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Editorial note on Chemical Diversity and Complexity of Scotch Whisky

Scotch whisky, both traditionally and commercially, is a significant commodity. Chemically, Scotch Whisky is a complex combination composed of thousands of ingredients, the origin of which is largely unclear. Here, as observed by Fourier transform ion cyclotron resonance mass spectrometry, we give a detailed description of Scotch Whisky's chemistry (FT-ICR MS). Eighty-five whiskies were analysed by untargeted high-resolution mass spectrometry, comprising majority of the Scotch whisky produced and sold. For each sample, thousands of chemical formulas were allocated based on the parts-per-billion mass precision of FT-ICR MS spectra spectra. Isotopic fine structure analysis was used for the first time to validate the assignment of CHOS species of high molecular weight in Scotch Whisky. A variety of visualization methods, including van Krevelen diagrams, double bond equivalence (DBE) maps, as well as heteroatomic compound type distributions, were used to compare the given spectra. In addition, multivariate analysis was used to analyze the results, like PCA and OPLS-DA, with main compounds defined for distinguishing between types of whisky (blend or malt) or wood type maturation. Scotch Whisky's FT-ICR MS research has been shown to have considerable potential to better explain the complexity of mature spirit drinks and as a method for analyzing the chemistry of maturation processes.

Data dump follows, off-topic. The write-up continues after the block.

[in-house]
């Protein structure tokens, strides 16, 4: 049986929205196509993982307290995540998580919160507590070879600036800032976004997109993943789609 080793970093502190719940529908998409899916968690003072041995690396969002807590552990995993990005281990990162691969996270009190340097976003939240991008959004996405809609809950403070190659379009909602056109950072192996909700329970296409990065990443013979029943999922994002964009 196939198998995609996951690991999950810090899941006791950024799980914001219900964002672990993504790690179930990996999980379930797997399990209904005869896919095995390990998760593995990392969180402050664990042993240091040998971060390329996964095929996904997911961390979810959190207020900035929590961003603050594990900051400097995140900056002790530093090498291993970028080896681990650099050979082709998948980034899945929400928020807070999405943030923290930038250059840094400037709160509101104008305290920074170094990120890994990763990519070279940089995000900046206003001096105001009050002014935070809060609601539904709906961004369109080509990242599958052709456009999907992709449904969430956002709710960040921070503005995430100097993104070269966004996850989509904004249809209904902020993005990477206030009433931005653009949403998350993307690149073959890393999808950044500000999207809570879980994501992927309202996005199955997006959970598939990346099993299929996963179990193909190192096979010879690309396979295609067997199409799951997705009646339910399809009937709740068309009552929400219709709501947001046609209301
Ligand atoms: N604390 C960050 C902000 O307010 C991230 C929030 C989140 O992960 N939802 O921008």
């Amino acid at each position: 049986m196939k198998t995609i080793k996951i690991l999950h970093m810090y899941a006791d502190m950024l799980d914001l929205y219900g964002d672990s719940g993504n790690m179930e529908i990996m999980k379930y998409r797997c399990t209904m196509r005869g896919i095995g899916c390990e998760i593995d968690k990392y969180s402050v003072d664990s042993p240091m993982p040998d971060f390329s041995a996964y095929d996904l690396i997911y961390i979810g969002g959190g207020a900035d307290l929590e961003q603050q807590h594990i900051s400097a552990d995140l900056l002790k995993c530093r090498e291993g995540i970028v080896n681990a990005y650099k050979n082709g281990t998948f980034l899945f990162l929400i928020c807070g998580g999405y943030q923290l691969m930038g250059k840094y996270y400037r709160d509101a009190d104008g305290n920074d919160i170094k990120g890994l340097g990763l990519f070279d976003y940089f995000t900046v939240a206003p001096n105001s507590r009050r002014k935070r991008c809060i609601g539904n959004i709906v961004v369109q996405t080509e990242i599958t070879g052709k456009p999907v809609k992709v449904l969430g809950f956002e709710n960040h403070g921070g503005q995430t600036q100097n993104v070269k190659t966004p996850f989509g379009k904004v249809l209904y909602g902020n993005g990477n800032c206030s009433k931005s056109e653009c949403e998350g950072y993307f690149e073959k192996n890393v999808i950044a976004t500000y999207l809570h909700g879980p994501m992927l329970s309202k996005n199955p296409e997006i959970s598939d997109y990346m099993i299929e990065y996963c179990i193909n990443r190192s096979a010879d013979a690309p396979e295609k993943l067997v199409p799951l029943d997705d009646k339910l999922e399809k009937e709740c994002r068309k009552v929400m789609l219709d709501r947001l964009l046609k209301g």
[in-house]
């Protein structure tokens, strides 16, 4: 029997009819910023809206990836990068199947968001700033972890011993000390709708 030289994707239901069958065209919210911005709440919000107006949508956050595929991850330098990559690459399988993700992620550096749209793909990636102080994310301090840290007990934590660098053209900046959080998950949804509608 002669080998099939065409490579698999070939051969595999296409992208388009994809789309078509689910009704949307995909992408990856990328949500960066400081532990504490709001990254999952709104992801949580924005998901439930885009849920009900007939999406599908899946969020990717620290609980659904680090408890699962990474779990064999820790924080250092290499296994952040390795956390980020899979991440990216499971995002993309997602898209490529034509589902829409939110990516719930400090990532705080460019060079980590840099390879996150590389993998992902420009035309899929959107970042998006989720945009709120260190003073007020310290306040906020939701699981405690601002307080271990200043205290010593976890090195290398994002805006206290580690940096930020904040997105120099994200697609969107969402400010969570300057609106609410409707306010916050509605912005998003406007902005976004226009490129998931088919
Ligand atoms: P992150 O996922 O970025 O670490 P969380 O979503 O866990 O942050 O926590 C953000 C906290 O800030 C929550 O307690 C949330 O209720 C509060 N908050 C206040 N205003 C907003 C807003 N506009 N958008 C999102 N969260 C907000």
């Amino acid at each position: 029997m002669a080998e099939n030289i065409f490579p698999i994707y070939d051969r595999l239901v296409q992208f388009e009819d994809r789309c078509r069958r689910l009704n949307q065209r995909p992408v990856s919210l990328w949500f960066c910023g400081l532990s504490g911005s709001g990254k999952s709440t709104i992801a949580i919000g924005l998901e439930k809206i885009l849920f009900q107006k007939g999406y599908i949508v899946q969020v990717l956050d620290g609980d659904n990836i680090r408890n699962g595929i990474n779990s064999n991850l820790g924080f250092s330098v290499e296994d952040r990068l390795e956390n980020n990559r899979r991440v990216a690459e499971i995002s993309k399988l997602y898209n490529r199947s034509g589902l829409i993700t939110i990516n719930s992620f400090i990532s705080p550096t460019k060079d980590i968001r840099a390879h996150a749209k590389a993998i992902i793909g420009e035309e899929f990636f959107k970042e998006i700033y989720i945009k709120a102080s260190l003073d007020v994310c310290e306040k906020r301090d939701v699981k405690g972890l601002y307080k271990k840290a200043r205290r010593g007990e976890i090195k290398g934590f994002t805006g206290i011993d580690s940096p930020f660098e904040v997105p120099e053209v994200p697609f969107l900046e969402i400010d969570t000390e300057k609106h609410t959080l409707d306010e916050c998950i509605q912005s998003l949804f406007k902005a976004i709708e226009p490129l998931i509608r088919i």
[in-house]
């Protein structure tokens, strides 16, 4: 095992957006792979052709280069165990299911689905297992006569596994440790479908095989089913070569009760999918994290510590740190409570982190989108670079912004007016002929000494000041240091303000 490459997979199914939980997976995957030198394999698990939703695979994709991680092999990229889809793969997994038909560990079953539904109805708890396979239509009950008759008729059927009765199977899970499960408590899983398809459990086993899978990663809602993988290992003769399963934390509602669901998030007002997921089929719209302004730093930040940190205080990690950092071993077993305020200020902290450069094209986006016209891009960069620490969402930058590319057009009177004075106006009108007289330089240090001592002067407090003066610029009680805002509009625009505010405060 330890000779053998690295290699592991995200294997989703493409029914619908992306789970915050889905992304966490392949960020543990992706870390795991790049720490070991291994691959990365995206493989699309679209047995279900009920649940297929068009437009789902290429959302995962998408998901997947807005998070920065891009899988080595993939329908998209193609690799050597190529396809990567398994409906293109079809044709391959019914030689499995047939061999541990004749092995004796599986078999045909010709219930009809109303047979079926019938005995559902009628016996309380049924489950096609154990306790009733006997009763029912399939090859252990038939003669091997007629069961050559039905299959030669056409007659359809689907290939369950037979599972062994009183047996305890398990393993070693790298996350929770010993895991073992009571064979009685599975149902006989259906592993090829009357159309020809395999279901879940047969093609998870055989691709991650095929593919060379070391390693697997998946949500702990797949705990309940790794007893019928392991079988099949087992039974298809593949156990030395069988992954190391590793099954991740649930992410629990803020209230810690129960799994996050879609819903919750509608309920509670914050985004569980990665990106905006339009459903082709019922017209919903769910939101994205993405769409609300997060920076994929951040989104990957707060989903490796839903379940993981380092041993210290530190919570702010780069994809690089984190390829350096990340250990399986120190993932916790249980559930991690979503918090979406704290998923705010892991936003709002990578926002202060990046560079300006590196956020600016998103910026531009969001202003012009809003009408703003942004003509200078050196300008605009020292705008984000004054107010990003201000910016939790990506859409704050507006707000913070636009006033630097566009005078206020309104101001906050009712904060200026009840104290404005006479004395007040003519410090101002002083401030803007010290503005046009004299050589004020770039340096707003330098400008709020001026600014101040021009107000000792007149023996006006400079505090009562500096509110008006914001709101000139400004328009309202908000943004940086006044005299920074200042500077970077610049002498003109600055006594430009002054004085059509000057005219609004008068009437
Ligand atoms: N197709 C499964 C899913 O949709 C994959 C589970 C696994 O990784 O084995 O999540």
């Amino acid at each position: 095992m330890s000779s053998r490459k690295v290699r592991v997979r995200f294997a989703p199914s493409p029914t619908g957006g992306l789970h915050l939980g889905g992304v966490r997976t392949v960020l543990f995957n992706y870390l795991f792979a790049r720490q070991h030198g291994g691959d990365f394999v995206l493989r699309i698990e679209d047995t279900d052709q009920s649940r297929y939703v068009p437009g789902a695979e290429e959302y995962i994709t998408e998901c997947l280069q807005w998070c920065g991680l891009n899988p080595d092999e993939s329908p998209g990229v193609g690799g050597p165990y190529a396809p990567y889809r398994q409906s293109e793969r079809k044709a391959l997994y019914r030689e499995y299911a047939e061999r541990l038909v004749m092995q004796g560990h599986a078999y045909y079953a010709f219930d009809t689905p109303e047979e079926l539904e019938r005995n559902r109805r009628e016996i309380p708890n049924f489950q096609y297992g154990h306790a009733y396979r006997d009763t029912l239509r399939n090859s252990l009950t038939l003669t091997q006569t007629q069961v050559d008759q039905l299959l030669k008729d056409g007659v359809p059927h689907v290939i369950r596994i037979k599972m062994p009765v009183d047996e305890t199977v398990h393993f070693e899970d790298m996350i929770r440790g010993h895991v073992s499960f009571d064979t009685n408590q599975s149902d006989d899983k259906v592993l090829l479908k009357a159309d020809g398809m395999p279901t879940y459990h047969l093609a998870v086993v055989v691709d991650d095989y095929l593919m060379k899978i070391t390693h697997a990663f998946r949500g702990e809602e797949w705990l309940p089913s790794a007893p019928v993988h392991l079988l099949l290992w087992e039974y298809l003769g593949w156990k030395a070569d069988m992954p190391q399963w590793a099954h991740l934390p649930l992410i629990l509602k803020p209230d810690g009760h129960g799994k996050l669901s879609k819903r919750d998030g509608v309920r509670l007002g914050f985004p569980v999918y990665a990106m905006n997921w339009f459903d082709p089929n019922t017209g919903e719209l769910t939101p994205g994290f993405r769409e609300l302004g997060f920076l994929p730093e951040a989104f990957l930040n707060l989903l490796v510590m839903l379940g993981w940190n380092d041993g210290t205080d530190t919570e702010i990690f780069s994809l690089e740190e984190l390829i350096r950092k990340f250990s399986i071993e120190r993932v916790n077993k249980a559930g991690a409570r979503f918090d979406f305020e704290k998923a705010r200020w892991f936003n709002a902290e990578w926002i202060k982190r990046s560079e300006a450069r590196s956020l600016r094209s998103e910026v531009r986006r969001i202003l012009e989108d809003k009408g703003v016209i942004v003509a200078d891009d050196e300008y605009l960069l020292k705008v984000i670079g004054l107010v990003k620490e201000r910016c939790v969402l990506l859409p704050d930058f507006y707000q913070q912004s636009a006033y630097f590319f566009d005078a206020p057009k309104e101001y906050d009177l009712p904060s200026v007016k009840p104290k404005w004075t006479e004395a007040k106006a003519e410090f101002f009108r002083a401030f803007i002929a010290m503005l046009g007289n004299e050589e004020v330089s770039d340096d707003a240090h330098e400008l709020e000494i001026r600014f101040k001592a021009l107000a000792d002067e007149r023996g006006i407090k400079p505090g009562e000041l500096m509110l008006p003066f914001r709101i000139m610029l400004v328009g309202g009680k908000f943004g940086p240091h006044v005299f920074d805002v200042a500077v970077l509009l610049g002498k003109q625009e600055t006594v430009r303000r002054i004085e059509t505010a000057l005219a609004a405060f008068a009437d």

Scotch Whisky, both economically and traditionally, is a high-value commodity, producing £ 3.86bn in UK exports to over 200 countries in 2015. Chemically speaking, Scotch Whisky is a complex combination of several thousand substances of a relatively unknown origin. Such dynamic mixtures, such as soil organic matter, dissolved organic matter, or organic aerosols, can be compared from this point of view. In the development of methods for its characterization at the molecular level, natural organic matter (NOM) is the focus of extensive study. Studies of metabolites, plant extracts, or, even, other foods or liquids are linked to these efforts. Thus, this dissertation leads to reaching larger analytical chemistry targets in the field of complex mixture analysis.

Scotch Whisky's routine research requires separation methods, such as gas or liquid chromatography, often combined with widely available detectors, including UV, flame ionization (FID) or mass spectrometry detectors (MS). Many of the main compounds in whisky have been characterized by these processes. This analysis are extremely targeted, and particular congeners' determined concentrations are also used as a test of whisky's authenticity. The amounts of 2- and 3-methyl-butanol, for example, are related to the relative amount of malt in a mixed whisky drink. This type of targeted strategy is very beneficial, but it has its limitations.

The chemical complexity of Scotch Whisky has been uncovered by high-resolution mass spectrometry, allowing thousands of compounds to be detected, rather than hundreds, as commonly associated with this substance. As shown by the contrast of mature samples to a new-make spirit, we prove that this difficulty emerges by cask-maturation. The specific chemical processes that occur during maturation remain unclear, but the findings obtained here provide a roadmap to gaining an understanding of the chemistry of maturation.Potential chemical indicators, including those representing the varieties of maturing timber, have been discovered for processing methods. The nature of many of the formulae found remains unknown, and future studies will research time series of maturation cask samples to better explain maturation processes, including their kinetics. FT-ICR MS has been proven to be a powerful tool for Scotch Whisky research, and this approach may be of considerable use in researching other mature spirit drinks and other complex drinks.

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